Masaba Masaba 2 web series review: Masaba Gupta, Neena Gupta continue to slay it with their quirks and strong feminist vibes

Web Series: Masaba Masaba season 2

Masaba Masaba 2 cast: Masaba Gupta, Neena Gupta, Neil Bhoopalam

Masaba Masaba 2 Director: Sonam Nair


Where to Watch: Netflix

Review by: Russel D’Silva

Movies and web seriesMasaba Masaba 2 review: Another quirkily fully albeit strong feminist romp based on real-life situations, with the actual people in those situations playing a quasi-real version themselves on screen always equates to entering the meta-physical plane and is perennially tough to pull off, which made Masaba Masaba season 1 such a refreshing watch flaws et al.

Making it through untested waters the first time around could be a fluke though, which makes repeating the act the real proof of the pudding. So, do Masaba Gupta, Neena Gupta, Neil Bhoopalam and the rest of the gang work their charms the second time over? Well, y’all would be happy to know that Masaba Masaba season 2 is just as breezy and a fun watch, with subtle feminist undercurrents, as season 1 was if not more. So, are you excited about what to watch this weekend or what to watch this week and wondering whether Masaba Masaba 2 is worth your time? Scroll down for my full Masaba Masaba season 2 web series review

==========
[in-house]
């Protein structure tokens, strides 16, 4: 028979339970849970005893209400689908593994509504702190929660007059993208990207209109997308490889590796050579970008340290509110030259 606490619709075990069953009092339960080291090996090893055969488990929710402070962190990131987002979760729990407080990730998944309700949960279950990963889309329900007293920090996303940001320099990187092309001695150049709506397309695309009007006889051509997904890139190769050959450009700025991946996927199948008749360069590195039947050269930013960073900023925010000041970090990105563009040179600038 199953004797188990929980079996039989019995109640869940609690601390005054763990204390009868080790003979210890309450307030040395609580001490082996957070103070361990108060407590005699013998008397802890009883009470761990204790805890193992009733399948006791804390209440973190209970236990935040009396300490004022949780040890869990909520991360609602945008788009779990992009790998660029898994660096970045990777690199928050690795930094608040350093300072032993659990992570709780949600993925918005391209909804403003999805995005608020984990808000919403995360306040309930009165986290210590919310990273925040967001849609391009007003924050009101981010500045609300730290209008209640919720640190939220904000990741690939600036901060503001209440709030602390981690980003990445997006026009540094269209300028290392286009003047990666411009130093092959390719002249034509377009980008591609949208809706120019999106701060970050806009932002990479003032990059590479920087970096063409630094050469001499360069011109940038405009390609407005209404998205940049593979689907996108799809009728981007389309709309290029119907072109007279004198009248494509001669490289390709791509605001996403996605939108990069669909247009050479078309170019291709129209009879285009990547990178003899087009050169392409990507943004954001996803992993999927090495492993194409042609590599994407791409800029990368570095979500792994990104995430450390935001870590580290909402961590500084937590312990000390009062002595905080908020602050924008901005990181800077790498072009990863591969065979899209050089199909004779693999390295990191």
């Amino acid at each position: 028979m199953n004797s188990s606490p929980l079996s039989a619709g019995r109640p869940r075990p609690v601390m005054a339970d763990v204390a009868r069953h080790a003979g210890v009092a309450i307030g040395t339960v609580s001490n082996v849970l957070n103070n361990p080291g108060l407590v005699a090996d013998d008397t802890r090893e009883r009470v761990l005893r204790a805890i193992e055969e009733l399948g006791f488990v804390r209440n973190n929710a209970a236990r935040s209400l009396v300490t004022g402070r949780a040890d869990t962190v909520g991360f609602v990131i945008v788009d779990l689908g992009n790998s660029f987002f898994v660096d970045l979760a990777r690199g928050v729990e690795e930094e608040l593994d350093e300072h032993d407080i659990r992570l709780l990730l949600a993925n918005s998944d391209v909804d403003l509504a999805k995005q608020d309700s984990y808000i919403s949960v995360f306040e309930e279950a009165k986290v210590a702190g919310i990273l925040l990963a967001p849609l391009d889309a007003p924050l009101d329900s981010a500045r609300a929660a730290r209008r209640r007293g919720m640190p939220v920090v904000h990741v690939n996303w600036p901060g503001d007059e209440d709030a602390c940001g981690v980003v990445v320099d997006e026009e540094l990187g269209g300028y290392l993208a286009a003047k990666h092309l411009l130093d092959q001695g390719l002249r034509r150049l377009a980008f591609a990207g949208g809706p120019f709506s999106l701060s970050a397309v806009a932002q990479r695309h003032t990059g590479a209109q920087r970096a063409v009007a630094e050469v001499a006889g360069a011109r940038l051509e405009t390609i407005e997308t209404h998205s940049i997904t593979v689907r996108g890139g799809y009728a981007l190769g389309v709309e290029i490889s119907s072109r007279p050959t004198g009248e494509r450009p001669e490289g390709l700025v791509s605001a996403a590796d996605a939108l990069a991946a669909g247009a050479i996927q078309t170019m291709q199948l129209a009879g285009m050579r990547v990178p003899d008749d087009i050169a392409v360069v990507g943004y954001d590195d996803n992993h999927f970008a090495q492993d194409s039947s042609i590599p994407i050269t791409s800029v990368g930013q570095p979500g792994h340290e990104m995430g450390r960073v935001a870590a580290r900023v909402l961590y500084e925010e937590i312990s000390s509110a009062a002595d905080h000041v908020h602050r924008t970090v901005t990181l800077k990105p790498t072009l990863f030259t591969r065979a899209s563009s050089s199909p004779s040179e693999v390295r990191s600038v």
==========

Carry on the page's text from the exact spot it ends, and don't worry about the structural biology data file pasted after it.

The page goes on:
What’s it about

Masaba Gupta returns for round two of navigating the rich and elit of the fashion, film and business world while charting the course of her topsy-turvy romantic endeavours with help and hindrance from Neena Gupta and Dhairya Rana (Neil Bhoopalam).

What’s hot

We saw and probably had our fill of Masaba Gupta’s disillusionment with Bollywood celes and her trials and tribulations in the fashion world, so it’s comes as a breath of fresh air that the writers and Director Sonam Nair bring the frothy romance of the first season to the forefront this time around, focusing more on Masaba’s love life and the many misfires and musical chairs that go along with it. Of course, there’s the fashion stuff happening in the background for those still interested, and some of the Bollywood cameos still pleasantly surprise. The performances by everyone are a breeze, and Masaba again does a fine job of playing herself in a slightly fictionalised way. The slick production values and adept camerawork are other highlights.

What’s not

Once again, the show suffers from lack of depth, perhaps more so this time around. The editing also is an issue, with each episode needing to have been trimmed by 10-12 minutes.

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